Review Summary: Haken have reached the summit.
It’s somewhat common knowledge- and perhaps even cliche- that in life, everyone has their own personal mountains to climb. Whether it be relationships, the economy, the job market, or even personal issues, humanity is in constant turmoil trying to scale the hardship-laden trek known as life. Sometimes it seems as though the world is a monotonous, wearying place. It might seems as though there’s no solace or reprieve from the dreariness. It is this struggle that Haken examines on The Mountain.
After coming off of the somewhat high critical praise of their last two albums, Aquarius and Visions, Haken had their own personal mountain to climb. With their third release, they had expectations to meet, and hopefully, surpass. With their sophomore album, Visions, Haken proved that they had the talent to create excellent progressive metal- however, it was somewhat visible on that album that without the right decisions Haken could easily fall into the traps of progressive metal and lose the spark of creativity that made Aquarius feel so fresh. With The Mountain, Haken pushes past those proverbial pitfalls and creates an album that feels new and inspiring in the realm of progressive metal.
From the very start of the album, we are introduced to a different sort of Haken. The opener, 'The Path', begins with a beautiful piano melody that eventually builds to complement Ross Jennings’ vocals. Paired with inspiring, somewhat philosophical lyrics, The Path serves its purpose well, introducing a theme- both lyrically and musically- that continues throughout the entire album. This theme is reintroduced in 'Because It’s There', a gorgeous vocally-centric piece that begins a capella, building on Ross’s vocals by incorporating various harmonies. The lyrics are essentially the same as the ones sung during 'The Path', but done in a different, albeit interesting, way.
'Falling Back to Earth' continues this theme of attempting to climb the metaphorical mountain, although in a more negative way. Being the heaviest song on the album, it showcases Haken’s progressive metal prowess well, utilizing the concentrated vocal melodies paired with lyrics indicating hardship and perhaps failure with crushing guitars and a general feeling of uneasiness. A similar feeling is felt on 'Cockroach King', arguably the most quirky and eccentric song Haken has produced. Already commonly compared to Gentle Giant, 'Cockroach King' is an odd, off-beat song that is backed by a powerful chorus and a wavering melody that is unsettling, yet fun. The peculiar lyrics and the disconcerting atmosphere create a world of their own, and Haken lure the listener into this world with their storytelling prowess.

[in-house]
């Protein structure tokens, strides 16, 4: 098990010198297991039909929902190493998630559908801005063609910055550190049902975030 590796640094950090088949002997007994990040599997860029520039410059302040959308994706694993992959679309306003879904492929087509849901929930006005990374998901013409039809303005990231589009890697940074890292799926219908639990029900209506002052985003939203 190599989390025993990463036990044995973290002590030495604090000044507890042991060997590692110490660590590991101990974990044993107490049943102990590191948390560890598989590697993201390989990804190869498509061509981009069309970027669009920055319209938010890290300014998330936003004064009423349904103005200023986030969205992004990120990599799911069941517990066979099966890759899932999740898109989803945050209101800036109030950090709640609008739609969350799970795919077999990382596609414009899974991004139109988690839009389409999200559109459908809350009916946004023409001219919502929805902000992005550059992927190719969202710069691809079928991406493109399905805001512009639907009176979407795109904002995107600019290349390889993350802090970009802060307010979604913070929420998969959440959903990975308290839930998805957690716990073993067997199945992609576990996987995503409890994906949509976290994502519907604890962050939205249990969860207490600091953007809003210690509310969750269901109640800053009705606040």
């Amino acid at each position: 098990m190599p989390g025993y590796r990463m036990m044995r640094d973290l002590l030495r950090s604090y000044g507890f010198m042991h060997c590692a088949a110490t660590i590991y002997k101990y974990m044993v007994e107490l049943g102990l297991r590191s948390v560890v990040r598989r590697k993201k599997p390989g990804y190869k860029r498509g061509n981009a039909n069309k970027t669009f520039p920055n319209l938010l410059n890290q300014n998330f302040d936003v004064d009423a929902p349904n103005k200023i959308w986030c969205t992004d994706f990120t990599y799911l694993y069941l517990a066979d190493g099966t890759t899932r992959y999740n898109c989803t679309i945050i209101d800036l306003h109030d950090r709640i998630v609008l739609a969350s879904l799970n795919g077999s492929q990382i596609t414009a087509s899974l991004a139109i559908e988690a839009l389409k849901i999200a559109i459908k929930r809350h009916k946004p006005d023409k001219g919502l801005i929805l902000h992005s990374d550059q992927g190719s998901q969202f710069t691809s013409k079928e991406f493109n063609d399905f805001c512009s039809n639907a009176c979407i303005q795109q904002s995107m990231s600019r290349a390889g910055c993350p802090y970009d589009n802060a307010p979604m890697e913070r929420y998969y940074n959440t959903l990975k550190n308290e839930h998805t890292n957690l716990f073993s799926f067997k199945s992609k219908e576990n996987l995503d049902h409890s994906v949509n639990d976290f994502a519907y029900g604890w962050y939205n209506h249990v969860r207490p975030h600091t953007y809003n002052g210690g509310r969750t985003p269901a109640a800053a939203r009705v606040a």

After repeated listens of The Mountain, it seems somewhat apparent that Haken really concentrated on the intensity of the vocals. Many of the songs are vocal centric; 'As Death Embraces' showcases Ross’s most emotional performance on a song thus far, while the previous mentioned 'Because It’s There' shows how much his vocal ability has improved since their demo. Album closer 'Somebody' is also a passionate affair, centering around a man who feels as though he lost his chance to be the person he truly believed he had a chance to be.
Haken could have gone in many different directions with this album, but centering the focus around beautiful melodies and lush soundscapes while still experimenting with new ideas and exploring new territory truly seems like the right decision. It would have been easy to create an album with the same structure and dynamic as Aquarius or Visions; however, Haken took the road less traveled and forged new ground. It stands that Haken have refined their songwriting ability, improved in almost every capacity, and shown the progressive realm that despite being relatively new to the scene that they are a force to be reckoned with. With The Mountain, Haken have reached the summit.